Cockroach cuisine

Cover of Eat Grub:the ultimate insect cookbookThe truth: By the year 2066 we will be eating insects as a significant part of our diet. Current population growth will mean that we cannot sustain our existing farming methods, be they of the animal or plant variety.

Let’s be very clear on this – we will have to supplement our diets with insects, or we will die.

Bugs have been much in the news lately – you can barely open a magazine or a newspaper these days without being hit in the face by headings such as :

It really is only the Western world that has this revulsion for roaches, crickets, silkworms, spiders and maggots as food. The rest of the world has already realised the nutritional value of these critters. And the library is right on target with this trend as well. Here’s the pick of my crop of helpful reads for future Entomophagists (that’s us in 2066):

Cover of Cockroach

Cockroach by Marion Copeland is a fascinating account of this much despised critter. Copeland’s book includes recipes for cockroach dishes and a surprisingly attractive section on the cockroach in art.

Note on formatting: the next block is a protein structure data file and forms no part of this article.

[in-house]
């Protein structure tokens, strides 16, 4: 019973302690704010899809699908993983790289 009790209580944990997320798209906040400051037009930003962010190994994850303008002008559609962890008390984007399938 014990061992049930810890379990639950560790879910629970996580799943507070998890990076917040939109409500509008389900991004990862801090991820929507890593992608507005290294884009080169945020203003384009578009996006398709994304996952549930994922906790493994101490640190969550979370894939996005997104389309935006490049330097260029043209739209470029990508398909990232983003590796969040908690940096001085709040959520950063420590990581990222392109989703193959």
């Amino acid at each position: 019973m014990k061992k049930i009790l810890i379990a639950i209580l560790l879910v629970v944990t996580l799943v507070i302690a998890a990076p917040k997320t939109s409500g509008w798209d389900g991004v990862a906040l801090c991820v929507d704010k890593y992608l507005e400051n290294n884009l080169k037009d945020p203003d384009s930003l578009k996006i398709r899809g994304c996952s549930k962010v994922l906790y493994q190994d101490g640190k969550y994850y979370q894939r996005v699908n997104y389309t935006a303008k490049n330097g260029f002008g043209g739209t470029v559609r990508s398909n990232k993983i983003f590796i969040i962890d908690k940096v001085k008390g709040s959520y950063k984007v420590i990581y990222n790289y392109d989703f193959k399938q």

In my opinion, there are only three types of people in this world: People who hate cockroaches but can kill them (that’s me). People who hate cockroaches but who can’t kill them (they are admittedly messy when crushed. That would be my daughter). And finally, people who are quite indifferent to roaches and probably would be able to eat them. That would be my husband, who has already eaten silkworms, tarantulas and mopani worms, so he is well on his way.

Cover of The insect cookbook: Food for a sustainable planet

But if you are only going to brave reading one book on insect eating, make it The Insect Cookbook. Be warned though, bugs are surprisingly hard to conceal in food and the photo of the maggoty cheese and a child eating a mealworm ice cream cone made me feel decidedly queasy. I made the mistake of reading this book on my daily café treat, maybe don’t do that if this is all new to you. But what really sets this book apart is that it is accompanied by excellent research articles on insect eating like Chef Pierre Wind’s essay: “You Have to Eat Away the Fear.”

Finally, if you are sensitive about what you eat, What’s Eating You is a brilliantly researched, hilarious, horrifying book about all the parasites that you host. As a result of this book, I have removed Equatorial Guinea from my “places to visit” bucket list. There it is possible for a person to be infected with a Guinea Worm which, when fully grown to three feet, bursts from your skin and has to be wound out daily using a stick. The book explains how to do this – with beautiful little diagrams.

You are what you eat” is about to take on a whole new meaning. Get ahead of the pack. Read these books.